The Graves Amendment and Rental Car Liability

a woman signing a document before renting a carSome people may assume that a rental car company is responsible for every accident involving a vehicle from its fleet. This was true prior to 2005.

However, once the Graves Amendment was signed into federal law in 2005, rental car companies could not be held liable for certain accidents involving their vehicles. Get informed on your legal options after a car accident involving a rental car.

What is the Graves Amendment?

In an accident involving a rental car, an injured person used to be able to hold the rental car company partially liable for any damages resulting from the incident. This was possible under the legal theory of “vicarious liability,” which required supervisory parties that had the “right, ability, or duty to control” the activities of a violator to do so.

For example, if a pedestrian was struck by a person driving a rental car, the pedestrian used to be able to sue the rental car company for damages (in addition to the negligent driver), since rental car companies used to be legally responsible for injuries caused by their customers.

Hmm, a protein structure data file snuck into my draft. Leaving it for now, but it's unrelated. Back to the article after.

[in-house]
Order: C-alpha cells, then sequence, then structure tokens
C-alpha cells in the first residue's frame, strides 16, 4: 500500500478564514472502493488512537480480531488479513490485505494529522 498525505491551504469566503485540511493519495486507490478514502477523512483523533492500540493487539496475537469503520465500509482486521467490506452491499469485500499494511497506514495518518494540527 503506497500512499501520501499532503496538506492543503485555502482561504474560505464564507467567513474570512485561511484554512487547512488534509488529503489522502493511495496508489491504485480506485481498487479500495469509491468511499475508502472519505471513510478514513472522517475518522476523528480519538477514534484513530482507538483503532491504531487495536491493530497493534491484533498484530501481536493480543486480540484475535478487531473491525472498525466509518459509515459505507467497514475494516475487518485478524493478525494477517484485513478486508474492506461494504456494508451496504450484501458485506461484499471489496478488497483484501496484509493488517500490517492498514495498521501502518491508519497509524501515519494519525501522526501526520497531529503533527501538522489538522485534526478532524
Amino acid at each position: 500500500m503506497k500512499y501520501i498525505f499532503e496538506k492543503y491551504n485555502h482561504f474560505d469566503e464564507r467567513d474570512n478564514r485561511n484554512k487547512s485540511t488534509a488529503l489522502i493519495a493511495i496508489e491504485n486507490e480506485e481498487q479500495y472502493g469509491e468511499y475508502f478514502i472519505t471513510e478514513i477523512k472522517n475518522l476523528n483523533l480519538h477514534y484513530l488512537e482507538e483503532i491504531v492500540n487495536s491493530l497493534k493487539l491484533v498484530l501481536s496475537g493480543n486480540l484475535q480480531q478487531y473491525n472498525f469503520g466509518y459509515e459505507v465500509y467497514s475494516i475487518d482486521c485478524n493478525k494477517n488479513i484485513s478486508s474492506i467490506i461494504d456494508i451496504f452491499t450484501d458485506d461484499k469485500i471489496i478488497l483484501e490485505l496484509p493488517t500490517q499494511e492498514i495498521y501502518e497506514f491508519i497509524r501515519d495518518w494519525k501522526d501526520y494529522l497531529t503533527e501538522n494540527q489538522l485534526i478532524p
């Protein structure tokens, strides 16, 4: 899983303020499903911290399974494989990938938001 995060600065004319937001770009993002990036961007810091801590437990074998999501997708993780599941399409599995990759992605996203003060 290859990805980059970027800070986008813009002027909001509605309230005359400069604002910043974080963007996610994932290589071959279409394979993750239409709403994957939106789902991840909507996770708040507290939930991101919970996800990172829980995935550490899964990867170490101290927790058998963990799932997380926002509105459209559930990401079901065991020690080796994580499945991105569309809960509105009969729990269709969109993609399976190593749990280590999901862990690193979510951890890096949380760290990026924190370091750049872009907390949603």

This changed when the Graves Amendment was passed in 2005. Now, those who get injured by a rental car driver may only sue the driver of the vehicle. There is, however, one main exception to this rule.

If it can be proven that a rental car company’s negligence caused an accident—such as failing to maintain the vehicle properly—then the rental car company may be held liable for damages.

Injured in a Car Accident? Contact Us Today

If you or someone you love has been injured in a car accident, our team at Wagner Reese can help you identify any and all liable parties and recover the compensation you deserve.

Contact Wagner Reese at (888) 204-8440 to schedule a free consultation.